Our group uses and develops state-of-the-art computational first-principles methods based on Density Functional Theory (DFT) to describe and explain the physics of materials, with the goal of improving and designing the materials for the next generation nanoscale and energy devices. The calculations we perform are all first-principles calculations, meaning that no experimental input is used. This allows not only to explain experimental observations, but also to make accurate predictions that can be used to guide experimental design of new devices.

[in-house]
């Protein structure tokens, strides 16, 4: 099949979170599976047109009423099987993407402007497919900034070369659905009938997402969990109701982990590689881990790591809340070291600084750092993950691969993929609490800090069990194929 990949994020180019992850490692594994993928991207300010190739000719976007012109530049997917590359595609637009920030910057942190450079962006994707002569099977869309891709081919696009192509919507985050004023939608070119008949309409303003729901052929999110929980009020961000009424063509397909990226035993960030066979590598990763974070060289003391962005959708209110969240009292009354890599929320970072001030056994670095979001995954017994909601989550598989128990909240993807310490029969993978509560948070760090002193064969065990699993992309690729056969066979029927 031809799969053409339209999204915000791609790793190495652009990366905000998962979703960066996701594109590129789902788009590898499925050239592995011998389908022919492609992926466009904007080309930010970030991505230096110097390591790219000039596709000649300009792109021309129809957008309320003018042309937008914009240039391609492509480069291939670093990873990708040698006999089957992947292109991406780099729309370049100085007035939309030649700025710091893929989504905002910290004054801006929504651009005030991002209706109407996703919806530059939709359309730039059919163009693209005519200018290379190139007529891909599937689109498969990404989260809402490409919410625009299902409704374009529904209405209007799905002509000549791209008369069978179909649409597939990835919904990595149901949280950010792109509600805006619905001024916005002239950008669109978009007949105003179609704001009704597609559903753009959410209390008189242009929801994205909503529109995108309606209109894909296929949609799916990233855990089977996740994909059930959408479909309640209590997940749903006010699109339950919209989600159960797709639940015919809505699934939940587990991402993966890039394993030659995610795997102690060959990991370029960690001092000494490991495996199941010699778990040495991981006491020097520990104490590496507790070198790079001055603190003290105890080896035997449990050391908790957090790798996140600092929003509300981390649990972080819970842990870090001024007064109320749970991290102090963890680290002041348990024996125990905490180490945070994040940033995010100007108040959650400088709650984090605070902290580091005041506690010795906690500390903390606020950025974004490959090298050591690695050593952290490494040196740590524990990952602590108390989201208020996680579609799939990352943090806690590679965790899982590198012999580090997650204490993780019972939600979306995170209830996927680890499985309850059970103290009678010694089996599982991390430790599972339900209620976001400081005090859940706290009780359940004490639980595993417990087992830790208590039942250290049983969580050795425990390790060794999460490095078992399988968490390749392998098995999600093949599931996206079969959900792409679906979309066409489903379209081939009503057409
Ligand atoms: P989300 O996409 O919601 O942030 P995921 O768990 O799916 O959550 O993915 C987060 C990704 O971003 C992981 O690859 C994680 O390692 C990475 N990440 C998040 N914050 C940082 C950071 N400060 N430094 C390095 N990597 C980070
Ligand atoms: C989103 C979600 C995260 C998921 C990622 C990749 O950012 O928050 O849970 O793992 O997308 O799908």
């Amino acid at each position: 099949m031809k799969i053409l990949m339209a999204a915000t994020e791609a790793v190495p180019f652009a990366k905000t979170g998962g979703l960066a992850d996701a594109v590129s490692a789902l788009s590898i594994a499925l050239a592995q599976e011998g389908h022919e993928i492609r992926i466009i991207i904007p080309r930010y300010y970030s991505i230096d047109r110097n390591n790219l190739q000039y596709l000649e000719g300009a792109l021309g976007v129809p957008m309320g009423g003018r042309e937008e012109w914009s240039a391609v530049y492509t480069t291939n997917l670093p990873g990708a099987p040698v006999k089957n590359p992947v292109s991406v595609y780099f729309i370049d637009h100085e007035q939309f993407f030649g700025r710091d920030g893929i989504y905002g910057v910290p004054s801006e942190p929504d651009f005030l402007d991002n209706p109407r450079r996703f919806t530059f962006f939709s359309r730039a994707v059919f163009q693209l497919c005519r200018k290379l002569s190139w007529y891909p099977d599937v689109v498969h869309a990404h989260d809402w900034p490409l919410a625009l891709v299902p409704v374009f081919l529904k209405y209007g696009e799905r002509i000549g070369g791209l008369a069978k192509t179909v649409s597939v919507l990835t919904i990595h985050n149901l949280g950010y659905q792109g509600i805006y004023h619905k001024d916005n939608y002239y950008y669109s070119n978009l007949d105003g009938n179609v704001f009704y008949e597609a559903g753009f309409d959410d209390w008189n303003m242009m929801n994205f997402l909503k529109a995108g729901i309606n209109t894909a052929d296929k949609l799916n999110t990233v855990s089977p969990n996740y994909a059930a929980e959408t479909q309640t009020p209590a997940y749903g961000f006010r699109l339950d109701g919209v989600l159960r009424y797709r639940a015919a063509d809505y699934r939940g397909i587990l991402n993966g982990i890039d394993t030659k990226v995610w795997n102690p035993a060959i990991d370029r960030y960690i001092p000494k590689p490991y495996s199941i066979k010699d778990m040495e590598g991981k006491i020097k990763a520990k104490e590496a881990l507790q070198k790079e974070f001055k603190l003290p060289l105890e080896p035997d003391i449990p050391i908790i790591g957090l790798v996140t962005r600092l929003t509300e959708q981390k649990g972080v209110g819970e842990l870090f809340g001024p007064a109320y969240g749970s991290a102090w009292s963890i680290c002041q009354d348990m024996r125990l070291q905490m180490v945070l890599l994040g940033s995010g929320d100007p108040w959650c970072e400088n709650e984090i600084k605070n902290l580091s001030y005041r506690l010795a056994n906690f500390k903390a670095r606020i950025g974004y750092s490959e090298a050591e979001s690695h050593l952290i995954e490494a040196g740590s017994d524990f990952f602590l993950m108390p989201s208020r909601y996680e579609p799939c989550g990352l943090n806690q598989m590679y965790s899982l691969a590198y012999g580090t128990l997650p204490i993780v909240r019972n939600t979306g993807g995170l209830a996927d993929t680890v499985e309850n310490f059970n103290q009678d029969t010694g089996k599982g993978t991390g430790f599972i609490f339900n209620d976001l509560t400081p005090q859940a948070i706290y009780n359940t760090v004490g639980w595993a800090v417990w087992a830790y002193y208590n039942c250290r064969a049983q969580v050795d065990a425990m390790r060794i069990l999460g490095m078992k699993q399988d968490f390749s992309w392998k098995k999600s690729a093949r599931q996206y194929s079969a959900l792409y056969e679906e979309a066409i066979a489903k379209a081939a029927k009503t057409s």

Selected research highlight

The animation below illustrates the effect of indirect, phonon-assisted absorption in the transparent conducting oxide SnO2. Three beams of light (red for infrared, yellow for visible light, and violet for ultraviolet) travel through a layer of SnO2. Absorption by the conduction electrons in the oxide reduces the intensity of the beams. The calculations showed that absorption is 5 times stronger for ultraviolet and 20 times stronger for infrared, compared to absorption of visible light. More research interests and highlights can be found on the research page.



Positions for undergraduate students and graduate students are available. Please contact me if you are interested in joining.

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